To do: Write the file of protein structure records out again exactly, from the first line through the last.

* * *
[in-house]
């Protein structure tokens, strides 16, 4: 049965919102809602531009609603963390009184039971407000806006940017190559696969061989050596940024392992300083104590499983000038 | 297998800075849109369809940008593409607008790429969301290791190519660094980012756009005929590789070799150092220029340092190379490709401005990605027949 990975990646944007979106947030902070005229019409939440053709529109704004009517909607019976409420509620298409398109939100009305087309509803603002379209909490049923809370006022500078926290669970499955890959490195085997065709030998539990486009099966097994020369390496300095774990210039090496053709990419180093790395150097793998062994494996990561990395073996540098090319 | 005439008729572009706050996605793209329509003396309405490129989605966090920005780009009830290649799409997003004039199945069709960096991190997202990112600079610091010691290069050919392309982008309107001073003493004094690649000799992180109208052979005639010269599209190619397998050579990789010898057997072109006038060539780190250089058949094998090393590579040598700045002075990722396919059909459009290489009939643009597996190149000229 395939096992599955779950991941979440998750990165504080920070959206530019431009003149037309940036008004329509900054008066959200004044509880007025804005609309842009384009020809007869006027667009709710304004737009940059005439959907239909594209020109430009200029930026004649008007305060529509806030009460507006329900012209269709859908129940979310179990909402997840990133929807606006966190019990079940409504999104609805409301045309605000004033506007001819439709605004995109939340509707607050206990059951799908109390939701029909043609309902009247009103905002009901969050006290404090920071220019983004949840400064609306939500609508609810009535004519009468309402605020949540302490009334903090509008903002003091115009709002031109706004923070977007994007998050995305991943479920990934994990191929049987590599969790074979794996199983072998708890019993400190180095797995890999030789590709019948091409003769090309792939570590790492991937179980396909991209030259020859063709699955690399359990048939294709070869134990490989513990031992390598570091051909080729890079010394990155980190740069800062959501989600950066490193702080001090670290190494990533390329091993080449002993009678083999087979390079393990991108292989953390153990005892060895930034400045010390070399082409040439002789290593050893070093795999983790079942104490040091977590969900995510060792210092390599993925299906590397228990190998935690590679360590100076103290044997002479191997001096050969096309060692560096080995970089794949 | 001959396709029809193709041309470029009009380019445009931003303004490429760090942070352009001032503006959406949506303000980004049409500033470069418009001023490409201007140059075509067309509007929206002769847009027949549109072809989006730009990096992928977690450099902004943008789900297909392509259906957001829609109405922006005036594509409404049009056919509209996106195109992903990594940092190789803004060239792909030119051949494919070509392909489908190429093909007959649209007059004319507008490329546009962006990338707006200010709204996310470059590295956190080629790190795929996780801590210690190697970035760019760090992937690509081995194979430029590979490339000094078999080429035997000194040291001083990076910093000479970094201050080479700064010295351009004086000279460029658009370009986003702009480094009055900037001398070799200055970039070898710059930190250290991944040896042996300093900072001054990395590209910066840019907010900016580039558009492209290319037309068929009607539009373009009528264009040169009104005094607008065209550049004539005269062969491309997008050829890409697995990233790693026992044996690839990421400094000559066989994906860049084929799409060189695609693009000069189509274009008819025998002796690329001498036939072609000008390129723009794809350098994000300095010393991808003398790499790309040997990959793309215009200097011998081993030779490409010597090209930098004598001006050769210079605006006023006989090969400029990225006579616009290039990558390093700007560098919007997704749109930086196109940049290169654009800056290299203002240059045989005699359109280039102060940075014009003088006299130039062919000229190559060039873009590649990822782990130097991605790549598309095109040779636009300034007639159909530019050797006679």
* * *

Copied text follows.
[in-house]
């Protein structure tokens, strides 16, 4: 049965919102809602531009609603963390009184039971407000806006940017190559696969061989050596940024392992300083104590499983000038 | 297998800075849109369809940008593409607008790429969301290791190519660094980012756009005929590789070799150092220029340092190379490709401005990605027949 990975990646944007979106947030902070005229019409939440053709529109704004009517909607019976409420509620298409398109939100009305087309509803603002379209909490049923809370006022500078926290669970499955890959490195085997065709030998539990486009099966097994020369390496300095774990210039090496053709990419180093790395150097793998062994494996990561990395073996540098090319 | 005439008729572009706050996605793209329509003396309405490129989605966090920005780009009830290649799409997003004039199945069709960096991190997202990112600079610091010691290069050919392309982008309107001073003493004094690649000799992180109208052979005639010269599209190619397998050579990789010898057997072109006038060539780190250089058949094998090393590579040598700045002075990722396919059909459009290489009939643009597996190149000229 395939096992599955779950991941979440998750990165504080920070959206530019431009003149037309940036008004329509900054008066959200004044509880007025804005609309842009384009020809007869006027667009709710304004737009940059005439959907239909594209020109430009200029930026004649008007305060529509806030009460507006329900012209269709859908129940979310179990909402997840990133929807606006966190019990079940409504999104609805409301045309605000004033506007001819439709605004995109939340509707607050206990059951799908109390939701029909043609309902009247009103905002009901969050006290404090920071220019983004949840400064609306939500609508609810009535004519009468309402605020949540302490009334903090509008903002003091115009709002031109706004923070977007994007998050995305991943479920990934994990191929049987590599969790074979794996199983072998708890019993400190180095797995890999030789590709019948091409003769090309792939570590790492991937179980396909991209030259020859063709699955690399359990048939294709070869134990490989513990031992390598570091051909080729890079010394990155980190740069800062959501989600950066490193702080001090670290190494990533390329091993080449002993009678083999087979390079393990991108292989953390153990005892060895930034400045010390070399082409040439002789290593050893070093795999983790079942104490040091977590969900995510060792210092390599993925299906590397228990190998935690590679360590100076103290044997002479191997001096050969096309060692560096080995970089794949 | 001959396709029809193709041309470029009009380019445009931003303004490429760090942070352009001032503006959406949506303000980004049409500033470069418009001023490409201007140059075509067309509007929206002769847009027949549109072809989006730009990096992928977690450099902004943008789900297909392509259906957001829609109405922006005036594509409404049009056919509209996106195109992903990594940092190789803004060239792909030119051949494919070509392909489908190429093909007959649209007059004319507008490329546009962006990338707006200010709204996310470059590295956190080629790190795929996780801590210690190697970035760019760090992937690509081995194979430029590979490339000094078999080429035997000194040291001083990076910093000479970094201050080479700064010295351009004086000279460029658009370009986003702009480094009055900037001398070799200055970039070898710059930190250290991944040896042996300093900072001054990395590209910066840019907010900016580039558009492209290319037309068929009607539009373009009528264009040169009104005094607008065209550049004539005269062969491309997008050829890409697995990233790693026992044996690839990421400094000559066989994906860049084929799409060189695609693009000069189509274009008819025998002796690329001498036939072609000008390129723009794809350098994000300095010393991808003398790499790309040997990959793309215009200097011998081993030779490409010597090209930098004598001006050769210079605006006023006989090969400029990225006579616009290039990558390093700007560098919007997704749109930086196109940049290169654009800056290299203002240059045989005699359109280039102060940075014009003088006299130039062919000229190559060039873009590649990822782990130097991605790549598309095109040779636009300034007639159909530019050797006679």